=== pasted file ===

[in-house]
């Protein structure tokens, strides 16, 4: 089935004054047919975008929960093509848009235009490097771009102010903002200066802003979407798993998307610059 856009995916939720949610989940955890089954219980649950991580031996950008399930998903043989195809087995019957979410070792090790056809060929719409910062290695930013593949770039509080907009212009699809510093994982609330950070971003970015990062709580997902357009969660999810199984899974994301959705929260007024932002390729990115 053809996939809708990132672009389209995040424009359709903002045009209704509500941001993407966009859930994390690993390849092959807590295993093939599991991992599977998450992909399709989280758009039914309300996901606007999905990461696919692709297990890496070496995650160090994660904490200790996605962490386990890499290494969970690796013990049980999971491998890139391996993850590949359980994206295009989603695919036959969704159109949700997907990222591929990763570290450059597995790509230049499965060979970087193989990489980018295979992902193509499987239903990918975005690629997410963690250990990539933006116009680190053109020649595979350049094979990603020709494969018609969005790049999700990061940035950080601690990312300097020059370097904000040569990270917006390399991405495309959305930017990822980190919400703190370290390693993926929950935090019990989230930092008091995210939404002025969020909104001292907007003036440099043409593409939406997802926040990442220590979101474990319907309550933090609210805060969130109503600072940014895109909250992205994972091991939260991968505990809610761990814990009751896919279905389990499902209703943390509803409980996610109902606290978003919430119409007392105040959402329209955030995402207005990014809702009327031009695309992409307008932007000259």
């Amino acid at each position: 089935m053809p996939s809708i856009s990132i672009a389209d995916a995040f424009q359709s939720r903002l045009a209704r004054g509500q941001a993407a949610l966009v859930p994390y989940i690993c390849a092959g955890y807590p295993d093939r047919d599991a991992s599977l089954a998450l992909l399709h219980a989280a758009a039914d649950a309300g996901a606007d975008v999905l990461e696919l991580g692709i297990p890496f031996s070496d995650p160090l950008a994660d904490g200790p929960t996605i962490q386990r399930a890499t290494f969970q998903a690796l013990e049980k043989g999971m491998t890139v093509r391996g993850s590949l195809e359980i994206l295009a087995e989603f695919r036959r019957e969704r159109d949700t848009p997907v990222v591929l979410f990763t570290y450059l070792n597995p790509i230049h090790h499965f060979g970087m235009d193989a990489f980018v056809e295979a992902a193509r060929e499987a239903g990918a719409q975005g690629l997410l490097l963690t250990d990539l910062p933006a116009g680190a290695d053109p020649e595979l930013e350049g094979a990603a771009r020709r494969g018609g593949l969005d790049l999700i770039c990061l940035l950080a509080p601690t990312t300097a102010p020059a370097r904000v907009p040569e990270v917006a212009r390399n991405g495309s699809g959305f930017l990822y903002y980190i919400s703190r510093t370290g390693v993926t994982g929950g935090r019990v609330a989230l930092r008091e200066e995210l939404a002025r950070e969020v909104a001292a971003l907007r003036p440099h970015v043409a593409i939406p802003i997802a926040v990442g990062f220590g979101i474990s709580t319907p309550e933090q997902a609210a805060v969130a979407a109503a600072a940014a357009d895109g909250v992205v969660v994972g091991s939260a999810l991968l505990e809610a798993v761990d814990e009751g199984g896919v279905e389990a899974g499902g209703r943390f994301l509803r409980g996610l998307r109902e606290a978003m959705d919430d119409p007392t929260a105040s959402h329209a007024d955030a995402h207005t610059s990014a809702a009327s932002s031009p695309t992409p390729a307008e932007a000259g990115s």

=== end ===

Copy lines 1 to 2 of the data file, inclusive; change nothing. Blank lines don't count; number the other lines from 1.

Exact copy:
[in-house]
């Protein structure tokens, strides 16, 4: 089935004054047919975008929960093509848009235009490097771009102010903002200066802003979407798993998307610059 856009995916939720949610989940955890089954219980649950991580031996950008399930998903043989195809087995019957979410070792090790056809060929719409910062290695930013593949770039509080907009212009699809510093994982609330950070971003970015990062709580997902357009969660999810199984899974994301959705929260007024932002390729990115 053809996939809708990132672009389209995040424009359709903002045009209704509500941001993407966009859930994390690993390849092959807590295993093939599991991992599977998450992909399709989280758009039914309300996901606007999905990461696919692709297990890496070496995650160090994660904490200790996605962490386990890499290494969970690796013990049980999971491998890139391996993850590949359980994206295009989603695919036959969704159109949700997907990222591929990763570290450059597995790509230049499965060979970087193989990489980018295979992902193509499987239903990918975005690629997410963690250990990539933006116009680190053109020649595979350049094979990603020709494969018609969005790049999700990061940035950080601690990312300097020059370097904000040569990270917006390399991405495309959305930017990822980190919400703190370290390693993926929950935090019990989230930092008091995210939404002025969020909104001292907007003036440099043409593409939406997802926040990442220590979101474990319907309550933090609210805060969130109503600072940014895109909250992205994972091991939260991968505990809610761990814990009751896919279905389990499902209703943390509803409980996610109902606290978003919430119409007392105040959402329209955030995402207005990014809702009327031009695309992409307008932007000259």